BUS110 Chapter 19 - Securities Market


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Securities Market

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  • Also available on a Transparency Acetate See Learning Goal 2: Compare the advantages and disadvantages of debt financing by issuing bonds, and identify the classes and features of bonds. See Learning Goal 3: Compare the advantages and disadvantages of equity financing by issuing stock, and explain the differences between common and preferred stock. See text pages: 513-517 Debt vs. Equity Financing This slide compares the differences between debt and equity financing, something that students clearly need to understand. Important points to reinforce from this slide: The fact that bond interest must be paid when called for and full repayment made at the maturity date. Equity financing denotes ownership in the corporation. Stock dividends do not have to be paid to owners of stock. Share with the students the following example of debt and equity financing: A company intends to build a plant for a total cost of $15 million and will use the following combined steps to finance the project: Sell 1.5 million shares of common stock at $5.00 per share, for a total of $7.5 million Sell Secured Bonds for $7.5 million due in 10 years Obtain an operating line funds for $500,000 for security
  • See Learning Goal 1: Identify and explain the functions of securities markets, and discuss the role of investment bankers. See text pages: 512
  • See Learning Goal 4: Describe the various stock exchanges where securities are traded. See text pages: 519-521
  • Also available on a Transparency Acetate See Learning Goal 7: Explain the opportunities stocks offer as investments. See text pages: 527 How Stock Splits Work This slide covers how stock splits work in the investment market. An important point to note is investment value does not change immediately after the stock split. The investor has the same original dollar value as before the split. The hope for the investor is that as the demand for the stock increases, the value of the stock rises, (which will increase their total investment value since they have more shares due to the stock split. Dividend rates are also divided according to the degree of split. Most stock splits are two-for-one splits.
  • Also available on a Transparency Acetate See Learning Goal 10: Explain securities quotations listed in the financial section of the newspaper, and describe how stock market indicators like the Dow Jones Industrial Average affect the market. See text pages: 535 The Original 12 Dow Stocks This slide offers students some rather interesting information. These are the original twelve stocks Charles Dow used in first determining the Dow-Jones Industrial Averages. Students may be interested to see that the only company that’s still a current Dow stock is General Electric. The chapter gives rather extensive coverage to the Dow and the relevance of the Dow to the market. Make sure students understand that the Dow is just a bellwether of the direction the market is headed. Even if the Dow is increasing, there’s no guarantee your stock will be going up.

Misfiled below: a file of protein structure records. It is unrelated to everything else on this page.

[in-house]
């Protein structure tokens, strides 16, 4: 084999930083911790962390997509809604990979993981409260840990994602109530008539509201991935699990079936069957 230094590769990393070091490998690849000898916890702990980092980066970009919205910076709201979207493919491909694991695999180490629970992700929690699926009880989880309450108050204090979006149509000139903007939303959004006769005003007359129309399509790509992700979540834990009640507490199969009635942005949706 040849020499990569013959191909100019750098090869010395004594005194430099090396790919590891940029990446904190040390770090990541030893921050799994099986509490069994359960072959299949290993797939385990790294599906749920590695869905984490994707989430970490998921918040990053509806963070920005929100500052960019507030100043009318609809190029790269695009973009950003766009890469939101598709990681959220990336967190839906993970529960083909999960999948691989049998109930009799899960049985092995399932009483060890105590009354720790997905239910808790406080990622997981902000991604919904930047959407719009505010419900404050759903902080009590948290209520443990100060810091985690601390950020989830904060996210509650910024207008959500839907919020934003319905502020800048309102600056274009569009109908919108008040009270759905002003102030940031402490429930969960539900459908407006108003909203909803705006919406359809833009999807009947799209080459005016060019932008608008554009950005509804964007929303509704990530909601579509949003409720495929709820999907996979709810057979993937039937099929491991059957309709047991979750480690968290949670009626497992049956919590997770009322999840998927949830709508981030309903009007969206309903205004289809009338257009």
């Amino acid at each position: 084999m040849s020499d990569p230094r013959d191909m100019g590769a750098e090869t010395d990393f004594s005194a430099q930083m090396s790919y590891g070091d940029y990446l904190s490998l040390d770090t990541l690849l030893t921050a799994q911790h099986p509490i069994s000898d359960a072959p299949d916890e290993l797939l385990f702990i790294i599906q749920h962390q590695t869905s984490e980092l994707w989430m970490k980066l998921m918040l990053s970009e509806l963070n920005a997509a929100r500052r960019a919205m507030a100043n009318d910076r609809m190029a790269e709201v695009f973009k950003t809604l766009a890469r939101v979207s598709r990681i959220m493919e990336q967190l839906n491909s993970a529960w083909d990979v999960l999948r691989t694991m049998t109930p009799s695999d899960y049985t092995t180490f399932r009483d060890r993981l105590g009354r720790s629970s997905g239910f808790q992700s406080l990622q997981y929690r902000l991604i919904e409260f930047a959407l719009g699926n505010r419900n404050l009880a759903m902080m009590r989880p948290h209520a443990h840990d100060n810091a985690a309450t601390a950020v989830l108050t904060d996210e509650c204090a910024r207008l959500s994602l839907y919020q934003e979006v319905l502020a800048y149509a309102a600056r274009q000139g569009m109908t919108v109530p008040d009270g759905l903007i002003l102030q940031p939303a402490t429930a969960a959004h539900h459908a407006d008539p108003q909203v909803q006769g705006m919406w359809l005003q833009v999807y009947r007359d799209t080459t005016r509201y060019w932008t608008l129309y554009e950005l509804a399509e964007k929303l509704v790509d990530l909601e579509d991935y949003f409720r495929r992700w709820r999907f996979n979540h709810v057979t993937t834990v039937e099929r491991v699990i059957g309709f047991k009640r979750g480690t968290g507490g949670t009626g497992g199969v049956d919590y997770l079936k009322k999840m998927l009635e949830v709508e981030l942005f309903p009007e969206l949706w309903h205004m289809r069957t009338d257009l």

• BUS110 Chapter 19 - Securities Market

    1. 1. * * Chapter Nineteen Copyright © 2010 by The McGraw-Hill Companies, Inc. All rights reserved. McGraw-Hill/Irwin Using Securities Markets for Financing and Investing Opportunities
    2. 2. The BASICS of SECURITIES MARKETS * * <ul><li>Securities markets are financial marketplaces for stocks and bonds and serve two primary functions: </li></ul><ul><ul><li>Assist businesses in finding long-term funding to finance capital needs. </li></ul></ul><ul><ul><li>Provide private investors a place to buy and sell securities such as stocks and bonds. </li></ul></ul>The Function of Securities Markets LG1 19-
    3. 3. <ul><li>Equity (Stocks) </li></ul><ul><li>Preferred or Common </li></ul><ul><li>Investment never has to be repaid </li></ul><ul><li>Not legally obligated to pay dividends </li></ul><ul><li>Debt (Bonds) </li></ul><ul><li>Secured or Unsecured </li></ul><ul><li>Must be repaid on maturity date </li></ul><ul><li>Interest must be paid whenever specified </li></ul>Debt vs. Equity Financing 19-
    4. 4. LEARNING the LANGUAGE of STOCKS * * <ul><li>Stocks -- Shares of ownership in a company. </li></ul><ul><li>Stock Certificate -- Evidence of stock ownership. </li></ul><ul><li>Dividends -- Part of a firm’s profits that the firm may distribute to stockholders as either cash or additional shares. </li></ul>Learning the Language of Stocks LG3 19-
    5. 5. Capital - $ - Markets <ul><li>Primary Markets </li></ul><ul><ul><li>Initial Public Offerings (IPO's) </li></ul></ul><ul><li>Secondary Markets </li></ul>19-
    6. 6. ADVANTAGES of ISSUING STOCKS * * <ul><li>Stockholders are owners of a firm and never have to be repaid their investment. </li></ul><ul><li>There’s no legal obligation to pay dividends. </li></ul><ul><li>Issuing a stock can improve a firm’s balance sheet since stock creates no debt. </li></ul>Advantages & Disadvantages of Issuing Stock LG3 19-